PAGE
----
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LSB Epiphany 2B Sermon — John 1:43-51

January 15, 2012

January 15, 2012 at Calvary Evangelical Lutheran Church – Mechanicsburg, PA

“Philip found Nathanael and said to him, ‘We have found Him of whom Moses in the Law and also the prophets wrote, Jesus of Nazareth, the son of Joseph.’ Nathanael said to him, ‘Can anything good come out of Nazareth?’ Philip said to him, ‘Come and see.’”

The call to follow Jesus is the central focus of His early ministry. It begins soon after Jesus’ Baptism and His forty-day stay in the wilderness. At His return to the region around Bethany—where John the Baptizer had been preaching and baptizing—Jesus takes the baton from His forerunner. The Baptizer’s job was to prepare the way for Jesus. With Jesus’ appearance, that duty is fulfilled. So John directs his disciples to Jesus. It happened for Andrew, the first of Jesus’ followers. Andrew, in turn, brings his brother Simon Peter to Jesus, telling him: “Come and see.”

Today, you heard how the movement of Jesus continues. Jesus determines to leave Bethany beyond the Jordan and go to His home region: “The next day Jesus decided to go to Galilee.” But before He reaches Galilee, Jesus calls others to be His disciples. He calls some who had come from Galilee to hear John’s preaching and receive John’s baptism and takes them back to Galilee. This is what the Gospel Writer records for us: “He found Philip and said to him, ‘Follow Me.’” The detail about Philip’s background is given: “Now Philip was from Bethsaida, the city of Andrew and Peter.” And so Philip is added to the group of those who had followed John the Baptizer and who have seen the fulfillment of his message: the arrival of Jesus, the Christ.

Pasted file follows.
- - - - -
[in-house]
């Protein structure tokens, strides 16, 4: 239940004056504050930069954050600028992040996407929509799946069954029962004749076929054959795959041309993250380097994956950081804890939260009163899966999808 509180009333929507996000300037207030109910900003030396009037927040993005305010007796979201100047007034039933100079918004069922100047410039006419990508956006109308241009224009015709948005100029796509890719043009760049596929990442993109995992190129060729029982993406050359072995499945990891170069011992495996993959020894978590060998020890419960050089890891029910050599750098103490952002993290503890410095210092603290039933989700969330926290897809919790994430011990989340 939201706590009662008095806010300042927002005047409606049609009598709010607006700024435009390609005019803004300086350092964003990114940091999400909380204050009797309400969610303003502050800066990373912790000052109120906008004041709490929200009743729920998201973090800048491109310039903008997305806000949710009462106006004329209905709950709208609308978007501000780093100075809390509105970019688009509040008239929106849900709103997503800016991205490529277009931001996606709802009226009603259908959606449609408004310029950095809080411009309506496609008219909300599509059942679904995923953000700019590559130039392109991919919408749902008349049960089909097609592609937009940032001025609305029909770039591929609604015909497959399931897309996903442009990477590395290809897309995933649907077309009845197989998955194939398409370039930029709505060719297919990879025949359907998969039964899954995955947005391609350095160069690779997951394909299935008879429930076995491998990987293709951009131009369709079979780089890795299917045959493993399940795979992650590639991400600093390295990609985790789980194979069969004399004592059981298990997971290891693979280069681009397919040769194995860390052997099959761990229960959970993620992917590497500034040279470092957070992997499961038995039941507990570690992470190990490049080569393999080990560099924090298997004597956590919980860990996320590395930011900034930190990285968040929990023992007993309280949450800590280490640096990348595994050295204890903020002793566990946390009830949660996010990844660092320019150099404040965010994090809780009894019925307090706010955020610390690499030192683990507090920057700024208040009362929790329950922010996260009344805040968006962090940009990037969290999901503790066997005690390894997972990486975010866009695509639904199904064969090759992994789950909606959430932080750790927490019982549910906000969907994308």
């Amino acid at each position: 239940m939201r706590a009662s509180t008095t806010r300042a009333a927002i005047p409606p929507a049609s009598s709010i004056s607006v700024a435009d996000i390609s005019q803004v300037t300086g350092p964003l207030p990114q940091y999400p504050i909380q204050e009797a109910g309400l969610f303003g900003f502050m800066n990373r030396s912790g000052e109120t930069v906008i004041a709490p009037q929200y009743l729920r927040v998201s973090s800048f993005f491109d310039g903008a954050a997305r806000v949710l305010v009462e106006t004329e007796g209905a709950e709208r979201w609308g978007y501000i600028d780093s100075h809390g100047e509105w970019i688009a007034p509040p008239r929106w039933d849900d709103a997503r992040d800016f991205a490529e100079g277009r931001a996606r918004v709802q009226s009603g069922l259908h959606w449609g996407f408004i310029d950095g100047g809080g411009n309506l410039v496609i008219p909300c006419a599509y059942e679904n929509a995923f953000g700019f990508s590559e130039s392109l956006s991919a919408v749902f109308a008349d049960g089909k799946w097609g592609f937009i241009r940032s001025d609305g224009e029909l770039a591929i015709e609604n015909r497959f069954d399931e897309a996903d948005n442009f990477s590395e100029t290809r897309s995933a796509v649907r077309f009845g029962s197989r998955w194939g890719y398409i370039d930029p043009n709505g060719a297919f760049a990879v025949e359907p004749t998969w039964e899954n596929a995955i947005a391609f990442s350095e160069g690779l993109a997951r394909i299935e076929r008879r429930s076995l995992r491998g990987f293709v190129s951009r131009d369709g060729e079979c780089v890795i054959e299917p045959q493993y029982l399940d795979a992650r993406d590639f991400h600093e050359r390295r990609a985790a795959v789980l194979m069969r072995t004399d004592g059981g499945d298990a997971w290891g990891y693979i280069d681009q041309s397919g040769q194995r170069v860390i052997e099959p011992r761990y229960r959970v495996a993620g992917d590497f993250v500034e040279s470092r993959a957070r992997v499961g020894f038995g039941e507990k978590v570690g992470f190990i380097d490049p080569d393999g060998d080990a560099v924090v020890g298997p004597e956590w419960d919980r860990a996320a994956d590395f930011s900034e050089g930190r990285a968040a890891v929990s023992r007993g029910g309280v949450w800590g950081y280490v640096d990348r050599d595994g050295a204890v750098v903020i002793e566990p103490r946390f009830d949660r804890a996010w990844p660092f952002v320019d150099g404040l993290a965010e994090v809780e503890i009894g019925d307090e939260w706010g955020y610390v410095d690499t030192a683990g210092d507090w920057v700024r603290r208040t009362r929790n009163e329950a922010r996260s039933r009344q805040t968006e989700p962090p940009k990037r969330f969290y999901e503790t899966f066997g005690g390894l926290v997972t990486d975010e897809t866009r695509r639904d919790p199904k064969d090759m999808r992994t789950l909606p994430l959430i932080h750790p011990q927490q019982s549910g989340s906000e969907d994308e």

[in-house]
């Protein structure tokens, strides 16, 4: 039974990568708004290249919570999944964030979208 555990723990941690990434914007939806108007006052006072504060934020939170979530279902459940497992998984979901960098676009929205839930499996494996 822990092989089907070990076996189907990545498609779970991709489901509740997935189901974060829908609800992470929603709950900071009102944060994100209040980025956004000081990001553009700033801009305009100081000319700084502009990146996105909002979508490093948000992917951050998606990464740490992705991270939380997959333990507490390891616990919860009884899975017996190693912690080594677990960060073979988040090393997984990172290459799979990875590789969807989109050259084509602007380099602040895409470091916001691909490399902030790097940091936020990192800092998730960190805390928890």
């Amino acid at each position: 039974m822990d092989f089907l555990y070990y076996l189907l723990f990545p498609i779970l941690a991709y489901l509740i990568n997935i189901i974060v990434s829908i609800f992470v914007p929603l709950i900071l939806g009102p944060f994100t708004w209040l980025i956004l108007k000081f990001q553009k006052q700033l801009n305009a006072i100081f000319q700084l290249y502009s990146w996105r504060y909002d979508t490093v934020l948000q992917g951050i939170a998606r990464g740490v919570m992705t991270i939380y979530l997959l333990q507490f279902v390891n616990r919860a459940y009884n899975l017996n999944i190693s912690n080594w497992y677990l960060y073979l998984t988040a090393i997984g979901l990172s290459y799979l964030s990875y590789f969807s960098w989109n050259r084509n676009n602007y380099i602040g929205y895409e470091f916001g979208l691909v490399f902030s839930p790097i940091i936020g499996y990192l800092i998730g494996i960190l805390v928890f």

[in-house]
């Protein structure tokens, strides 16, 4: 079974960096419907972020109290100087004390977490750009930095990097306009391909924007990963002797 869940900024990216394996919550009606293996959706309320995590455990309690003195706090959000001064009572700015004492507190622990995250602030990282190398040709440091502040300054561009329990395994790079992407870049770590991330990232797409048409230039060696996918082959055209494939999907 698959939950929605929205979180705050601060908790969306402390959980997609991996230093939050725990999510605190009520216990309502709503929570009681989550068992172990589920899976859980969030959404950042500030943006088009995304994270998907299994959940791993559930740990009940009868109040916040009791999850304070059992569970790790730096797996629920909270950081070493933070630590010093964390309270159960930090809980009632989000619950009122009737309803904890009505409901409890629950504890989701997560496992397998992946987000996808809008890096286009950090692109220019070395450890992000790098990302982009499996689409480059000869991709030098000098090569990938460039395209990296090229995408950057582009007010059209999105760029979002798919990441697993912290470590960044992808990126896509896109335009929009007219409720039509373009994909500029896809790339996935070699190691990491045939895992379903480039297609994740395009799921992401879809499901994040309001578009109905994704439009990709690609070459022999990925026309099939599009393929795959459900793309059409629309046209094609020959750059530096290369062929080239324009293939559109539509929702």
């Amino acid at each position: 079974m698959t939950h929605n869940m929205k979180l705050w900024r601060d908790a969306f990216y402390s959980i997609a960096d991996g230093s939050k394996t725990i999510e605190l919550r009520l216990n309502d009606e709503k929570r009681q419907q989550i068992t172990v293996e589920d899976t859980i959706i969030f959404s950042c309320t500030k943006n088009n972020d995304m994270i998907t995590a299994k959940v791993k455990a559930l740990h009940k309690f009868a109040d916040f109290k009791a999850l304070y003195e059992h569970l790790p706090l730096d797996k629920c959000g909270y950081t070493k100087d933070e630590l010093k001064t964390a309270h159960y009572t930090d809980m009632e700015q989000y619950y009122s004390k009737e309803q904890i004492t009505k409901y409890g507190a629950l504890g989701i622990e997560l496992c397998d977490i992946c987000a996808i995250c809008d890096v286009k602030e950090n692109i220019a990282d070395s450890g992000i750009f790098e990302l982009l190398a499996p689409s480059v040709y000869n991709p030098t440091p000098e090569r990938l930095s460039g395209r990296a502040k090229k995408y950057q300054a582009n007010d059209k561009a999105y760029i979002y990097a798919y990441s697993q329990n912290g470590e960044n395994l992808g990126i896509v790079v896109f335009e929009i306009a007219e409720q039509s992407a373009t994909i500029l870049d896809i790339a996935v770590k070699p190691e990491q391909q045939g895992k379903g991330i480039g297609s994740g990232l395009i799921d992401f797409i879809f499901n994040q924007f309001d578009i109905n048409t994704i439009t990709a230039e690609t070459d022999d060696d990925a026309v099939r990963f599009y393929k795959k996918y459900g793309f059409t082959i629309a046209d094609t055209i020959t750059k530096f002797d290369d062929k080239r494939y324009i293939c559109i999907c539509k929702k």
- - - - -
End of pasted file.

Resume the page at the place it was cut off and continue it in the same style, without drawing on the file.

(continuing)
This experience for Philip leads him to action. He is led to bring another to know Jesus, just as Andrew brought Simon Peter once he had been told by John the Baptizer that Jesus is “the Lamb of God who takes away the sin of the world…the Son of God.” Back in Galilee as a disciple of Jesus, Philip speaks to someone he knew: “Philip found Nathanael and said to him, ‘We have found Him of whom Moses in the Law and also the prophets wrote, Jesus of Nazareth, the son of Joseph.” Philip wants Nathanael to have the same knowledge about Jesus, to welcome the Promised Christ. Philip desires Nathanael—whose name means “gift of God”—to receive the true gift that comes from above.

But how does Nathanael react? What is his reply to Philip’s statement? It is negative: “Nathanael said to him, ‘Can anything good come out of Nazareth?’” Nathanael shows disbelief at what Philip has told him. Nazareth is no place from which the Messiah should come. It’s an insignificant town in an insignificant region. The venue is completely wrong. But Philip is insistent. He draws Nathanael to Jesus by simply stating: “Come and see.” Philip’s actions will not bring Nathanael to belief. But the encounter with Jesus will. Hearing Jesus will. Seeing Jesus will. That is what must happen. And so Philip plays the role that he must: “Philip said to him, ‘Come and see.’”